Photo taken at Café de la Paix, Paris
“To be irreplaceable, one must always be different.”
1. Mille...what? (Keep them talking.)
Movie stars know the trick. Even if you don’t have a strong screen presence, adopt an exotic, even an unpronounceable name. It will get them talking, if nothing else. Millefeuille is one of the prettiest words in the French language, along with libellule (dragonfly,) coccinelle (ladybug,) coquelicot (poppy,) or pamplemousse (grapefruit.)
Millefeuille is pronounced [‘Meel-fuh-y-uh] or, if you are American, [Napoleon.]
Mille = One thousand.
Feuille (noun, f.) = A leaf. A sheet of paper.
Millefeuille = One thousand leaves. One thousand layers.
|Once, in New York City, a French bakery named Millefeuille
sold me… a Millefeuille
|… which I enjoyed with a beautiful view.|
2. The Millefeuille origins are shrouded in mystery (Keep them guessing.)
Its origins can be traced back to the 17th century (when it was mentioned for the first time in a French cookbook,) but who invented it? Mystère…
|An American suburban version, nicknamed “Napoleon”
(trying to look taller, like its namesake, with three layers of crème anglaise!)
3. Le Millefeuille is more elegant than a Parisienne…
Monochromatic colors, simple, yet so effective: Dessert as haute couture. Delicate texture, with the juxtaposition of three layers of crisp, buttery pâte feuilletée (puff pastry,) and two layers of vanilla-flavored crème pâtissière. The eye-catching white icing top, with its etched design, for a perfect marbled or “combed” effect.
4. Imité, jamais égalé.
Imitated, but never duplicated.
Different varieties of Millefeuilles can be sampled all over the world. In France, renowned chefs love to put a new twist on the traditional pastry; even offering savory versions, with tomatoes, salmon, or Brie and apples. I have found my favorite Millefeuilles in unassuming French pâtisseries. I don’t mind sampling new versions, but I have one rule: Whipped cream – or jam – is never an acceptable substitute for the crème anglaise filling!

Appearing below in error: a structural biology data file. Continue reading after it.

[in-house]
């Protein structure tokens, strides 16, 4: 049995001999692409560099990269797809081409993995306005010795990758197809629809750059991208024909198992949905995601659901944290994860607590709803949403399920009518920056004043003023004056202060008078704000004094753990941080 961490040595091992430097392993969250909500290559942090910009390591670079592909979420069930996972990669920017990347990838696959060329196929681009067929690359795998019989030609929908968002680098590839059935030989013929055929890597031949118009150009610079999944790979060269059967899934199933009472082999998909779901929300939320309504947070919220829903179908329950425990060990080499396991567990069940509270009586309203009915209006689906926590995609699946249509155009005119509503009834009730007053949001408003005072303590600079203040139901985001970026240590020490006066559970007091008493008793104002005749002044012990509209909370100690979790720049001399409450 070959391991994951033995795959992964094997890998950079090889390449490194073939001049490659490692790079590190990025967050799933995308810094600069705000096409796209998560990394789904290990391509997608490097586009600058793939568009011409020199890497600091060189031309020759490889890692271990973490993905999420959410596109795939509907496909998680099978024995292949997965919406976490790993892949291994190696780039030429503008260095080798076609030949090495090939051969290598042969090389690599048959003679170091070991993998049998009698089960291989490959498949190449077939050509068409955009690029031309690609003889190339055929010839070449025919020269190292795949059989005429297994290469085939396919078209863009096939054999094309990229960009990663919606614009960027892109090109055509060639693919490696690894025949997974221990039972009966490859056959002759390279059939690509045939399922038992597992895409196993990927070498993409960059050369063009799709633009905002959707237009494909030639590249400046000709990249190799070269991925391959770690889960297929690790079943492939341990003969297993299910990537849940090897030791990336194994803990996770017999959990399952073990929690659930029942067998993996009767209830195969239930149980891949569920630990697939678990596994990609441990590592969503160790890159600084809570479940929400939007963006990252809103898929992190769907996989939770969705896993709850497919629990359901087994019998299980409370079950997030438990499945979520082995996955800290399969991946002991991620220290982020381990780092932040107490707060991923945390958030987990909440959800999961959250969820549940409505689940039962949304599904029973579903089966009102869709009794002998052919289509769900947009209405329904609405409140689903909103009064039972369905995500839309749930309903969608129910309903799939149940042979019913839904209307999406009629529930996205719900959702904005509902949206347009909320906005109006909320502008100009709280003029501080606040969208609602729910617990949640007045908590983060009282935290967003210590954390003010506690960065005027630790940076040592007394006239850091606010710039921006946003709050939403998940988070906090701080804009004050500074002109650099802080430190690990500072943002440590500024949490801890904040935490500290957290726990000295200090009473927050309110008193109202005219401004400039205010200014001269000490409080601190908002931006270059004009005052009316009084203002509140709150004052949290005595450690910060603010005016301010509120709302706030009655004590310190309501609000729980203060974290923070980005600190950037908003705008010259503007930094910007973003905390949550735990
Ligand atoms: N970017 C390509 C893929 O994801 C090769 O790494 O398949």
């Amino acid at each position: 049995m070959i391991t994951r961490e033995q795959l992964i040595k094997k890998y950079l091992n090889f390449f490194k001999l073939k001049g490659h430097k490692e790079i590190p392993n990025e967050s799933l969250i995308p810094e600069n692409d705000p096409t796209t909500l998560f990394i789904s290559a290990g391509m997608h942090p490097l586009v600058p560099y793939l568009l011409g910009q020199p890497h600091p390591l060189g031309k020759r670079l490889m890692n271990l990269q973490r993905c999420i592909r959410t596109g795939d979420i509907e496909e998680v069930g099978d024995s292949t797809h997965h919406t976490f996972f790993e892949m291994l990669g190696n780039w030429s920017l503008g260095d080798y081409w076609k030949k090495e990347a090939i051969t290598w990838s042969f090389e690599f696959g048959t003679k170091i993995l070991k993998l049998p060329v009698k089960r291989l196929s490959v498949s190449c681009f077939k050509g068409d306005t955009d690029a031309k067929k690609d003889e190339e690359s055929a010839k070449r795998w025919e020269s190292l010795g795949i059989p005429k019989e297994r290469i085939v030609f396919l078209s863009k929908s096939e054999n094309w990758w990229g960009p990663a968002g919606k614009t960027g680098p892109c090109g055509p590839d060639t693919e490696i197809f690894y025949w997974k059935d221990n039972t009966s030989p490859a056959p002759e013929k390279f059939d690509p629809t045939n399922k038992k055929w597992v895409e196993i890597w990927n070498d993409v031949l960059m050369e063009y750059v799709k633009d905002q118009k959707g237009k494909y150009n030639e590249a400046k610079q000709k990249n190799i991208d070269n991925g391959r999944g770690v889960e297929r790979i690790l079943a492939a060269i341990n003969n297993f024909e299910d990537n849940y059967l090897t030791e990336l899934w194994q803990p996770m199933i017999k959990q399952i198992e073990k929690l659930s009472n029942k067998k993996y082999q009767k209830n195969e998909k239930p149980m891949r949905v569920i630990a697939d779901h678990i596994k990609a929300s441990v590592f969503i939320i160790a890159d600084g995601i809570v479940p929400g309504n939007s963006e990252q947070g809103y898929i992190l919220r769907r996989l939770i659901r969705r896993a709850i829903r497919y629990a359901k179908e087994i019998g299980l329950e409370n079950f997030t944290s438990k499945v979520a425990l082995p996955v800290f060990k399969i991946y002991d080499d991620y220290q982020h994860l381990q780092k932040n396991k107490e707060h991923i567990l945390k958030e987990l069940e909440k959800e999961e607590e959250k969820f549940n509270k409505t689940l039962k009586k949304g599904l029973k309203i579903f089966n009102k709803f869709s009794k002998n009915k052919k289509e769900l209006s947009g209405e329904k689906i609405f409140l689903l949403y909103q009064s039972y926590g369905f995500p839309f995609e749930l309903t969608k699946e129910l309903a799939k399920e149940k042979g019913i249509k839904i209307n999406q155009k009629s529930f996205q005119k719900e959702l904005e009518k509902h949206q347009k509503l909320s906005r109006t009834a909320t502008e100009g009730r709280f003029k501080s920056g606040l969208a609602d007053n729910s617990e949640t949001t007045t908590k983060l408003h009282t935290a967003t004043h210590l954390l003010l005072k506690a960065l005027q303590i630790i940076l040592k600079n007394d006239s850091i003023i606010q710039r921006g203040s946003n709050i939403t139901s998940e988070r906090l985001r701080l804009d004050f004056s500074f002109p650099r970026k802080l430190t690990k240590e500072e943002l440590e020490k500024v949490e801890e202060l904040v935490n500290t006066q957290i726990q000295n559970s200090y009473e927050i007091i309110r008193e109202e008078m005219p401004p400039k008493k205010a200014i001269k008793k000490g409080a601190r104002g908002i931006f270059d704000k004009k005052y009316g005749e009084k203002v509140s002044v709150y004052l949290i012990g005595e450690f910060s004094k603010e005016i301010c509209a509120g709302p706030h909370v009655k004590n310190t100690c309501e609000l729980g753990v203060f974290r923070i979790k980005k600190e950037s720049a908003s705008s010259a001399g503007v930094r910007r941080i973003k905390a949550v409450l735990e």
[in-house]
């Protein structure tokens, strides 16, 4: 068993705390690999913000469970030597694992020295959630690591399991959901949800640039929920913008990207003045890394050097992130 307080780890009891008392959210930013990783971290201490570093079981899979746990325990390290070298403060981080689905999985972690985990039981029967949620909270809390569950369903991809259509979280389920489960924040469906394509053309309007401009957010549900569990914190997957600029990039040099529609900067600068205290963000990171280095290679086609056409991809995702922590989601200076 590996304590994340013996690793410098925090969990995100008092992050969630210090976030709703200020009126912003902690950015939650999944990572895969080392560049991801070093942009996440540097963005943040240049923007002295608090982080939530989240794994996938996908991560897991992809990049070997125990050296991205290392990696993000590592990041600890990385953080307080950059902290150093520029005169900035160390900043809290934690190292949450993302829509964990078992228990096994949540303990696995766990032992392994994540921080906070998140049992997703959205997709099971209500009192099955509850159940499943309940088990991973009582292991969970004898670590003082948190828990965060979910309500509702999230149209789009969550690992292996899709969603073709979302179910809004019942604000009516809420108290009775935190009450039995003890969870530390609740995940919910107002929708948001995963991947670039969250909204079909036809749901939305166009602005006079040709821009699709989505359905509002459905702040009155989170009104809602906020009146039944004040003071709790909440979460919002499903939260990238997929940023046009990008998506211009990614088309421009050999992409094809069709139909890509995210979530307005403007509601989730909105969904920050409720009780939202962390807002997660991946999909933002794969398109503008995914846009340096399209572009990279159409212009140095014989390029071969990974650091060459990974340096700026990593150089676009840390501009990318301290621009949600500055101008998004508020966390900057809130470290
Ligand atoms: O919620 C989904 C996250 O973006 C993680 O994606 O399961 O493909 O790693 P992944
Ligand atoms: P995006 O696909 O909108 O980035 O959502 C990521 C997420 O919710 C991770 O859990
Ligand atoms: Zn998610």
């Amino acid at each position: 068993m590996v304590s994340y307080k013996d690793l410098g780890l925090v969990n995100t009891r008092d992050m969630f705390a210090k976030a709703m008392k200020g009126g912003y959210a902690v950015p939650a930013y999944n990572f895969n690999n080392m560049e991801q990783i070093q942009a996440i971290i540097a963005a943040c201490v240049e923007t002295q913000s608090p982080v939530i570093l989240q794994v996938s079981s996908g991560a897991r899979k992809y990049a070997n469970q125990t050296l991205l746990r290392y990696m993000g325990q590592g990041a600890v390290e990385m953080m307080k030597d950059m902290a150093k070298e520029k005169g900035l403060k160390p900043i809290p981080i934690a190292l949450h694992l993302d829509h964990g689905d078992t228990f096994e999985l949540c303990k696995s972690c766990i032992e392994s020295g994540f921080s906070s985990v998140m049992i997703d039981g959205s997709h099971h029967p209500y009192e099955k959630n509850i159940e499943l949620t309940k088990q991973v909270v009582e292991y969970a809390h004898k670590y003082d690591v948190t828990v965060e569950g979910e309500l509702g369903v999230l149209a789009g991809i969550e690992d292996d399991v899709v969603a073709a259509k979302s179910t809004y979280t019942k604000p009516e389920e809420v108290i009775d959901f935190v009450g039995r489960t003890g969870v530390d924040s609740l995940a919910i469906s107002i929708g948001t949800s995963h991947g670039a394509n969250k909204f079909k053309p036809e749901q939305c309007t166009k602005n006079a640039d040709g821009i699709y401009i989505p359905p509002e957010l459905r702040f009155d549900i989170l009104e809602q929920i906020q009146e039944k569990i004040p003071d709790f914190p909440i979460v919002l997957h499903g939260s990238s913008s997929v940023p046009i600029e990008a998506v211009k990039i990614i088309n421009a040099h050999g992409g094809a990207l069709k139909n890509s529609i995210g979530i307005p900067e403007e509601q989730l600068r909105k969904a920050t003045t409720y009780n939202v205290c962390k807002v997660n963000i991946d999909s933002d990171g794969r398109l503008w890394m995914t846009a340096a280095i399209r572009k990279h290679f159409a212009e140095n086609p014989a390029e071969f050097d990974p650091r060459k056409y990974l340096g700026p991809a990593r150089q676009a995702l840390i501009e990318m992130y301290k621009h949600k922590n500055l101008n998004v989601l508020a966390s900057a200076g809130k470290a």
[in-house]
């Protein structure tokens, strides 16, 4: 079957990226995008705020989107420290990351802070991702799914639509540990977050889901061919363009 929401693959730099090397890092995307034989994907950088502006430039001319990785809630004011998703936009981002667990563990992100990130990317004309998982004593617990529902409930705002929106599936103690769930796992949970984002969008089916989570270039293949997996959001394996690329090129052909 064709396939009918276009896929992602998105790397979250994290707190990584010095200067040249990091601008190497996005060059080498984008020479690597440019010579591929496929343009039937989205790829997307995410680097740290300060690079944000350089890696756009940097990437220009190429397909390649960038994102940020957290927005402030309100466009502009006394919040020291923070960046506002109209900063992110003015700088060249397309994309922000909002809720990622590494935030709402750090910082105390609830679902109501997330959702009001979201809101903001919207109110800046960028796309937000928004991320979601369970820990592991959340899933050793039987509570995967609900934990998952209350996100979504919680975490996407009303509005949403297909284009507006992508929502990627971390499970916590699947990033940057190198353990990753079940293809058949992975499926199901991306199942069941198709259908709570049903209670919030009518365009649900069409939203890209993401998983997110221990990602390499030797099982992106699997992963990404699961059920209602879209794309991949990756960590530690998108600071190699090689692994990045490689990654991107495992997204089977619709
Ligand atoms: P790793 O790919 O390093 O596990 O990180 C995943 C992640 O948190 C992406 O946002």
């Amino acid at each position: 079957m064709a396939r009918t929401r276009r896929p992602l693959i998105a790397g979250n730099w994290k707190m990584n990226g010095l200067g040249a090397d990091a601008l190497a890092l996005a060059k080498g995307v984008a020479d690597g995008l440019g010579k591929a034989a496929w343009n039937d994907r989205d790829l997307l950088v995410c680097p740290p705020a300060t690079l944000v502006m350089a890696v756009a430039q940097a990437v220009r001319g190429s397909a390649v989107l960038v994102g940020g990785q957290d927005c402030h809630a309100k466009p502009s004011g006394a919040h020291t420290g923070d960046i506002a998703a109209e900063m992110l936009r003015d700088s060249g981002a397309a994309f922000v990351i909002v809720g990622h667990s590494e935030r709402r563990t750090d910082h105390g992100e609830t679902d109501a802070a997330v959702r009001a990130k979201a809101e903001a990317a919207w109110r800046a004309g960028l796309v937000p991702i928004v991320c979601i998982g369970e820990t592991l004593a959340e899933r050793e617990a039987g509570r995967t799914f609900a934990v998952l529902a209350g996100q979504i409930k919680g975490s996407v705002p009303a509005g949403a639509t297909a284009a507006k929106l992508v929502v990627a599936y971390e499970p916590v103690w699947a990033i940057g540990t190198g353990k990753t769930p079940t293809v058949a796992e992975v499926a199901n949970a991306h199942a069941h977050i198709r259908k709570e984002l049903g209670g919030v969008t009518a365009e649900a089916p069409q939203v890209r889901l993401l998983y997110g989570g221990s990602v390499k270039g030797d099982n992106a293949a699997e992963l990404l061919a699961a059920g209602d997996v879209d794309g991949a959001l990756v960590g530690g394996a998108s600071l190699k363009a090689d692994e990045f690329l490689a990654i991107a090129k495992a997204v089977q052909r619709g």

|Creative icing work chez Benoît, New York City|
5. Le Millefeuille commands love and respect.
Le Millefeuille is a delicacy, a moment of pure happiness and indulgence, and it should be approached as such.
Slice a Millefeuille like a traditional pastry, and you will soon be dealing with a gooey mess, crème pâtissière running away; puff pastry collapsing into a myriad of unsightly crumbs. Instead, use a serrated knife. Go from front to back, without pushing down on the crust, in one, swift motion. Not as easy as it sounds, granted!
I am fortunate to know a lady who makes the best French pâtisseries and viennoiseries in Seattle (no local croissant can touch Nohra‘s, in my humble opinion.) I introduced her to my readers a while back. Remember that story? Nohra recently moved Inès Pâtisserie to a new location, in the lively and eclectic Capitol Hill neighborhood. I was curious to check it out.
|Inès Pâtisserie: Viennoiseries in full display!|
This week, I called Nohra and asked if she could make a Millefeuille for me to pick up on Sunday. It’s not on the regular menu, you see. “Je ferai ça pour toi avec plaisir,” she replied (“I will be happy to do that for you.”) And so I went, and picked up my treasured Millefeuille – and a few other goodies too, since I was meeting French friends for coffee that afternoon. The verdict: Absolutely délicieux. Nohra put her own spin on the original recipe, adding a bottom layer of raspberries, a touch of rum in the crème anglaise, and substituting a caramelized top for the traditional white fondant. Délicieux, indeed. Merci, Nohra !
|My giant Millefeuille (4 in. x 15 in.:)
I made two stops on the way home and shared it with friends!
If you live in the Seattle area, you can find Nohra here:
All photos by French Girl in Seattle